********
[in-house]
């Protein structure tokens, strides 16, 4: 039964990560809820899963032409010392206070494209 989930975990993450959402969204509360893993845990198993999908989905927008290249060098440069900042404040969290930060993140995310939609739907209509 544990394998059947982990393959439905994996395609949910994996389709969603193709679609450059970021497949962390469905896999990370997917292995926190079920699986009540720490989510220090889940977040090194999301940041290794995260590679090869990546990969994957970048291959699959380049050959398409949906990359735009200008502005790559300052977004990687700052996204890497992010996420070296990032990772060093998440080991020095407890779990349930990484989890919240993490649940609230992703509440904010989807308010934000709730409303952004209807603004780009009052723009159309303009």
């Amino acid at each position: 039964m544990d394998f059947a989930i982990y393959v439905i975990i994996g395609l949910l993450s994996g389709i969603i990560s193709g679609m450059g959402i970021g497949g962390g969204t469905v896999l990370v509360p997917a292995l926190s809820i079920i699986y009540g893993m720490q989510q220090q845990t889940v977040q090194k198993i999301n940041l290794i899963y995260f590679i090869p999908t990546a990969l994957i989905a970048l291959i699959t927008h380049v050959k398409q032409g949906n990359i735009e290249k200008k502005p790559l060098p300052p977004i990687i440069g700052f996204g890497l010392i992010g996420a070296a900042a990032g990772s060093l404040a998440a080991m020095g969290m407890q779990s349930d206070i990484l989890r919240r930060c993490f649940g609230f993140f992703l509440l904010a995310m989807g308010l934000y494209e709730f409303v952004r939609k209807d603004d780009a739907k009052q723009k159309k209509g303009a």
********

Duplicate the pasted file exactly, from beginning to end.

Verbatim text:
[in-house]
């Protein structure tokens, strides 16, 4: 039964990560809820899963032409010392206070494209 989930975990993450959402969204509360893993845990198993999908989905927008290249060098440069900042404040969290930060993140995310939609739907209509 544990394998059947982990393959439905994996395609949910994996389709969603193709679609450059970021497949962390469905896999990370997917292995926190079920699986009540720490989510220090889940977040090194999301940041290794995260590679090869990546990969994957970048291959699959380049050959398409949906990359735009200008502005790559300052977004990687700052996204890497992010996420070296990032990772060093998440080991020095407890779990349930990484989890919240993490649940609230992703509440904010989807308010934000709730409303952004209807603004780009009052723009159309303009």
């Amino acid at each position: 039964m544990d394998f059947a989930i982990y393959v439905i975990i994996g395609l949910l993450s994996g389709i969603i990560s193709g679609m450059g959402i970021g497949g962390g969204t469905v896999l990370v509360p997917a292995l926190s809820i079920i699986y009540g893993m720490q989510q220090q845990t889940v977040q090194k198993i999301n940041l290794i899963y995260f590679i090869p999908t990546a990969l994957i989905a970048l291959i699959t927008h380049v050959k398409q032409g949906n990359i735009e290249k200008k502005p790559l060098p300052p977004i990687i440069g700052f996204g890497l010392i992010g996420a070296a900042a990032g990772s060093l404040a998440a080991m020095g969290m407890q779990s349930d206070i990484l989890r919240r930060c993490f649940g609230f993140f992703l509440l904010a995310m989807g308010l934000y494209e709730f409303v952004r939609k209807d603004d780009a739907k009052q723009k159309k209509g303009a």